Did you know that deafness affects one in six of the population in this country? That’s over ten million people! There are probably many more than that.
It takes people on average ten years to do something about their hearing loss. There are many reasons for this, but one of the most important is that most don’t realise they have hearing loss.
How can that be, you may ask.
Well, in the most common type of hearing loss, sound doesn’t get any quieter, which is what most people expect. You lose the high pitched sounds first, but lower pitches are as loud as ever, and you don’t know what you can’t hear because … you can’t hear it.
If you are turning up the TV, complaining that people, especially young people, don’t speak clearly any more, or struggling in meetings or social gatherings, it is probably time for a hearing check.
Modern hearing aids are excellent, smart, neat, mini-computers, but they still don’t cure hearing loss, so this is where a Lipreading and Managing Hearing Loss class can come in.
The sooner you join a class the better you will cope, with or without hearing aids. You will gain confidence, learn tactics and strategies to communicate better, find out about equipment and organisations that can help, and of course improve your lipreading, oh and classes are great fun!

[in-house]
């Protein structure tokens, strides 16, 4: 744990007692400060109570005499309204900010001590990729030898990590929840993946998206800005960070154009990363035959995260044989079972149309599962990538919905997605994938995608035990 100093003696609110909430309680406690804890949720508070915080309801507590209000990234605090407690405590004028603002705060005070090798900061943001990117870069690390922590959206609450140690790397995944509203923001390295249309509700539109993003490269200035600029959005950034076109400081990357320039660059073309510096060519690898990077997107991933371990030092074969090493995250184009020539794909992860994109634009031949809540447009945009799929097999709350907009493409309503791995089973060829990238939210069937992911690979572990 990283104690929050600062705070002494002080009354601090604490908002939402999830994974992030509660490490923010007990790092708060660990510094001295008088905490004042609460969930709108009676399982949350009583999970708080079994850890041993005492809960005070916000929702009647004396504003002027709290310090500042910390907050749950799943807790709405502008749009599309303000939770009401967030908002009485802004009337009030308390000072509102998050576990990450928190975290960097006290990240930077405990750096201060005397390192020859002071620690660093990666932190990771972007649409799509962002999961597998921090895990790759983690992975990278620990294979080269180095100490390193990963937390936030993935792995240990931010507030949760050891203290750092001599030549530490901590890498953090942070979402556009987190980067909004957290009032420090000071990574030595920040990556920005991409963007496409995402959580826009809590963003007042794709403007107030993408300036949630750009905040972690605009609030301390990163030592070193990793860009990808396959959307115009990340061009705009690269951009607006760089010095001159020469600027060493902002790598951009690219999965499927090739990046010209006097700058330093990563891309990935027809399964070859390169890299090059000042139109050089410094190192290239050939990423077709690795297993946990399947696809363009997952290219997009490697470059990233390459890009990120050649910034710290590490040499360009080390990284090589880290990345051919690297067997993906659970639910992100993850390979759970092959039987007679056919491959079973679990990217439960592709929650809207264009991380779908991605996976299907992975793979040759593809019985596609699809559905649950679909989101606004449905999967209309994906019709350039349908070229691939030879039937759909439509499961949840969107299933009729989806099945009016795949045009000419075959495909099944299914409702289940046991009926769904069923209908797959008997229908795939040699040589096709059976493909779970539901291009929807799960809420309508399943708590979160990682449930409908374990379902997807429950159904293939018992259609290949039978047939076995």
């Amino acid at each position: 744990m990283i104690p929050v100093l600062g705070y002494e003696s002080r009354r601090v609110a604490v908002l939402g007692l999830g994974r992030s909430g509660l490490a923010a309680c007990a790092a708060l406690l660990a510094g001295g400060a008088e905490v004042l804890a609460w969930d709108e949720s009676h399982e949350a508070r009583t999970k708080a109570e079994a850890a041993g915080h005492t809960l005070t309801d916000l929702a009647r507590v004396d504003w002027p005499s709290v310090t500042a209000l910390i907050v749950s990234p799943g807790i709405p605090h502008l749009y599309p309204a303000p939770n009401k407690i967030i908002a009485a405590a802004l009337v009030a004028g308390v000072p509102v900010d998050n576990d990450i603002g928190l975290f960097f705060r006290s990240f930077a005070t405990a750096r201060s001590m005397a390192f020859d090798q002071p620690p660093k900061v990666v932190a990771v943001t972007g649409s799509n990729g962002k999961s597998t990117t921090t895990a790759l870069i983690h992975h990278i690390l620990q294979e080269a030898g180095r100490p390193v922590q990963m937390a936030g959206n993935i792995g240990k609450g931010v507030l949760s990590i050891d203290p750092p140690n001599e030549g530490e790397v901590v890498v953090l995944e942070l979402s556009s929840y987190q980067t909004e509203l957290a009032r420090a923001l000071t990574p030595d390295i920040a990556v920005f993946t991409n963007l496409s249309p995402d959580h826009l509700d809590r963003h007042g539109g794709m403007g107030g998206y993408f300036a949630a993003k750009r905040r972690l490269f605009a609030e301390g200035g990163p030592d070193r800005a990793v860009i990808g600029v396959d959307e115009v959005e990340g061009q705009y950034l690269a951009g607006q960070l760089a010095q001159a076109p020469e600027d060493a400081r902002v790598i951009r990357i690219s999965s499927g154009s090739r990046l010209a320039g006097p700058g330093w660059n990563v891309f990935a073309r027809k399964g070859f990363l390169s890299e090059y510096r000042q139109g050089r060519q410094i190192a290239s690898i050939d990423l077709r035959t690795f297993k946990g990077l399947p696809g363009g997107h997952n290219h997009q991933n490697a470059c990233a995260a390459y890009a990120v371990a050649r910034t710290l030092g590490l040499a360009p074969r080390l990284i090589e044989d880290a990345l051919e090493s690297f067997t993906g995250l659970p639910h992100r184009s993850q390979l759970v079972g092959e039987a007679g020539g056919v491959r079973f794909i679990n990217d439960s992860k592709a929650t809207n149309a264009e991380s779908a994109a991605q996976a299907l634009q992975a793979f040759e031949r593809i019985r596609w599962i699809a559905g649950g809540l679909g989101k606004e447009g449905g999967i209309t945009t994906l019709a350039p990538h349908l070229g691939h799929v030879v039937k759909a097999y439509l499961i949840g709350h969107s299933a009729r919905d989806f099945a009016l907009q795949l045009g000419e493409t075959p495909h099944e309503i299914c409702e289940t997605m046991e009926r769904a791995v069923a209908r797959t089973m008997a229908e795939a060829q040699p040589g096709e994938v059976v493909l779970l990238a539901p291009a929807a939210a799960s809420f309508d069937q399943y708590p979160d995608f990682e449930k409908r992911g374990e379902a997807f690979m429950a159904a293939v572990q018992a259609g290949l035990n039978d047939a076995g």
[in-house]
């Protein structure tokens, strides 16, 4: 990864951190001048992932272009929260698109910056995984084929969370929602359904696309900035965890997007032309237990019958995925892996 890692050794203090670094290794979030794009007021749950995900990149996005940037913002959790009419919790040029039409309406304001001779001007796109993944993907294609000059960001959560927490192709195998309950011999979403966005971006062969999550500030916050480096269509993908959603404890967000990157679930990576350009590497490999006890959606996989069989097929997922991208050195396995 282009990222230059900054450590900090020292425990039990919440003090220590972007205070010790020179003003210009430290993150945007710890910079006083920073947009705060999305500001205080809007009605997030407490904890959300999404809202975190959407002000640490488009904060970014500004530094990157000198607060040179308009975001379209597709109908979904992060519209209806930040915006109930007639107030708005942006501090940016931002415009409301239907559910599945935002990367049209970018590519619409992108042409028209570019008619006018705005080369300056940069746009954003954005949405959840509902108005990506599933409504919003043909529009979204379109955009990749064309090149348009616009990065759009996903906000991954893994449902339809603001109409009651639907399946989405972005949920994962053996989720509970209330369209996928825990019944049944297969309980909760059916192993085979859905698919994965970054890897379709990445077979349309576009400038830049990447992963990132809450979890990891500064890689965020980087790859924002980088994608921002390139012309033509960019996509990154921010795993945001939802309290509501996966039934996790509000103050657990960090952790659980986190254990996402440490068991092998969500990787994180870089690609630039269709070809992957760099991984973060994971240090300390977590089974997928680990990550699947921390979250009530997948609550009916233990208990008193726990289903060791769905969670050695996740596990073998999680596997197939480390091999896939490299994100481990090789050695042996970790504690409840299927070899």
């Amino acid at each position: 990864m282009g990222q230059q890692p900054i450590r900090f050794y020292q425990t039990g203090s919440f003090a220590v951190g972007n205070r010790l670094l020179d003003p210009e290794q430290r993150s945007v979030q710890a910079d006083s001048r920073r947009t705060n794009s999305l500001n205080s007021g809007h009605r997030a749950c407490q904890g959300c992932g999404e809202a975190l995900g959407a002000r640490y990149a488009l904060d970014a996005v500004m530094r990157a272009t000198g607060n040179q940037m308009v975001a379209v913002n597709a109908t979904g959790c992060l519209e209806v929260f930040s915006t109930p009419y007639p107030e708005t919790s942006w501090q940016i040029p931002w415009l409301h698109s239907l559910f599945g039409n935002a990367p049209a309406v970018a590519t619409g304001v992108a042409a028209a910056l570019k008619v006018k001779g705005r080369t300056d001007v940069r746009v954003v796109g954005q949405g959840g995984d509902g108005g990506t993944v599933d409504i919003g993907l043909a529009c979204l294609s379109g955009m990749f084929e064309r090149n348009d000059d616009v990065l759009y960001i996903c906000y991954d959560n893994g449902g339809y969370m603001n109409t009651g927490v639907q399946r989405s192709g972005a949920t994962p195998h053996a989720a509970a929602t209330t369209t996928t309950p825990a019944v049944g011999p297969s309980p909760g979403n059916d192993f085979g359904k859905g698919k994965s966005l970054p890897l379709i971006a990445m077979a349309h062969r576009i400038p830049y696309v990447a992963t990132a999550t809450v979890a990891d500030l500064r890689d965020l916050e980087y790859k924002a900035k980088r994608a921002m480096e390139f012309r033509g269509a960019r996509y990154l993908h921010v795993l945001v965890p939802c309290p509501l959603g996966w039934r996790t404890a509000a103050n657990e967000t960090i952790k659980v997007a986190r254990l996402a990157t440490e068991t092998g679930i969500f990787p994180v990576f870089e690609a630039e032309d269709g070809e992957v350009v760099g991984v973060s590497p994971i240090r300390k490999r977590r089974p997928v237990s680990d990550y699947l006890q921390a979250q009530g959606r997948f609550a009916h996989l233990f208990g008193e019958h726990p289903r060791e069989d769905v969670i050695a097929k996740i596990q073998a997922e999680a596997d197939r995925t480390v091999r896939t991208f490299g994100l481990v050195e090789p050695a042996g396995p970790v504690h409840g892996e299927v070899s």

During Lipreading Awareness Week (LAW) many tutors will be putting on free taster sessions. These, lots of other useful information and, Lipreading and Managing Hearing Loss classes nationwide are listed on the Atla website, and the classes are on an easy to use map-based search.
One of the most difficult things for anyone with hearing loss, and many without, is eating out. This should be a pleasure, but for millions of us it’s a chore, restaurants today are so noisy.
For this reason, the Association of Teachers of Lipreading to Adults (Atla) is asking restaurants to nominate a day during LAW when they will turn off their music, turn up the lights, and put tablecloths on tables, because hearing aids are confused by sound bouncing off hard surfaces, which distorts the sound.
Your local lipreading tutor will come and teach staff basic strategies to make sure they are understood, and we will put the restaurant’s name on our website http://atlalipreading.org.uk, linking to social media pages for the hard of hearing.
By Molly Berry, Lipreading Tutor, Chair of atla (Association of Teachers of Lipreading to Adults).
For information on classes nationwide taught by qualified tutors, go to the ATLA (The Association of Teachers of Lipreading to Adults) website at: www.atlalipreading.org.uk
Restaurants who wish to take part can email firstname.lastname@example.org
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